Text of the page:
Graduation Year


Document Type




Degree Granting Department

Environmental and Occupational Health

Major Professor

Noreen D. Poor, Ph.D.

Co-Major Professor

Mark Ross, Ph.D.

Committee Member

Connie Mizak, Ph.D.

Committee Member

Amy Stuart, Ph.D.


aquatic macrophytes, development, nutrient enrichment, land use, phytoplankton, population


Twentieth century human settlement within the Tampa Bay watershed was linked to a dramatic mid-century decline in bay water quality and loss of seagrass acreage. Decades of direct and indirect nutrient discharges to the bay from phosphorus mining, fertilizer manufacturing, and wastewater treatment, as examples, impaired the estuary. In the past twenty years, regional stakeholders have worked to improve the bay water quality by reducing point and non-point source nutrient loading to the bay.

Lakes within the Tampa Bay watershed may play an important role in attenuating the flow of nutrients into the bay. This study hypothesized that between 1990 and 2007 lake water concentrations of total phosphorus (TP) and chlorophyll-a, as well as the ratio of total nitrogen to total phosphorus (TN:TP), have changed for selected lakes in the Tampa Bay watershed. During this period, the watershed underwent a rapid shift in land use as groves and farms became shopping malls and new homes. A two-way analysis of variance (ANOVA) revealed that for 10 lakes clustered in the northern portion of the Tampa Bay watershed and classified as oligotrophic or mesotrophic, observed increases in water concentrations of TP and chlorophyll-a were statistically significant. For 6 lakes classified as hypereutrophic and scattered across the watershed, observed decreases in water TP concentrations were statistically significant, while chlorophyll-a concentrations did not change. For both groups of lakes, the TN:TP ratio declined significantly; however, oligotrophic and mesotrophic lakes were phosphorus-limited but hypereutrophic lakes were nitrogen-limited, based on this ratio.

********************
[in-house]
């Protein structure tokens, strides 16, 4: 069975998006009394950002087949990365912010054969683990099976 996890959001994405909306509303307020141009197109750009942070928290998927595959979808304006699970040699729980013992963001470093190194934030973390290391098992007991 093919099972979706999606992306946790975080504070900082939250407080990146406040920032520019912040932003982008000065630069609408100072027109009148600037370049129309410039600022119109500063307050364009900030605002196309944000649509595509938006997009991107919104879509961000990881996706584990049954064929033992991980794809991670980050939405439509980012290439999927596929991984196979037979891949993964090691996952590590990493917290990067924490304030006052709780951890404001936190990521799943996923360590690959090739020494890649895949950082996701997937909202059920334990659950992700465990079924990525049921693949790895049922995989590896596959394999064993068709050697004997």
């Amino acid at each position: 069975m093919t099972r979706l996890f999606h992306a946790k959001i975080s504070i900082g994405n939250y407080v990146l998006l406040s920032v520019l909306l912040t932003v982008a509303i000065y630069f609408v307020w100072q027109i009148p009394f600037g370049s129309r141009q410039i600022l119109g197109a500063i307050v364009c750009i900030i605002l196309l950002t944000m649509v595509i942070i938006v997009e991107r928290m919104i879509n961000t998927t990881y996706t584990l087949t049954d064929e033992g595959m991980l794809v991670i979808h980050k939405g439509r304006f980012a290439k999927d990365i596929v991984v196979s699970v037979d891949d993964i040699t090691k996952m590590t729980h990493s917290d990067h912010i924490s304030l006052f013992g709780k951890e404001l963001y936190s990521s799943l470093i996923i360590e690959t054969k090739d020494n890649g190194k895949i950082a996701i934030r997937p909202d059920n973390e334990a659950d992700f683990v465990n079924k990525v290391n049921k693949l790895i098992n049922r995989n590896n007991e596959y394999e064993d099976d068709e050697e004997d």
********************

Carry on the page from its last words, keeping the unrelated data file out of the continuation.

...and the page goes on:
A second hypothesis of this study was that lake water concentrations of TP, total nitrogen (TN) and chlorophyll-a were lower in lakes that had more coverage of submerged aquatic vegetation, as vegetation suppresses re-suspension of sediments and is a reservoir for nitrogen and phosphorus and a surface for biofilms. The results of a one-way ANOVA showed that for 34 lakes within the Tampa Bay watershed, lakes with a greater than 20 percent volume infested by macrophytes (PVI), water concentrations of TP and chlorophyll-a but not TN were statistically lower than for lakes with a less than 20 PVI.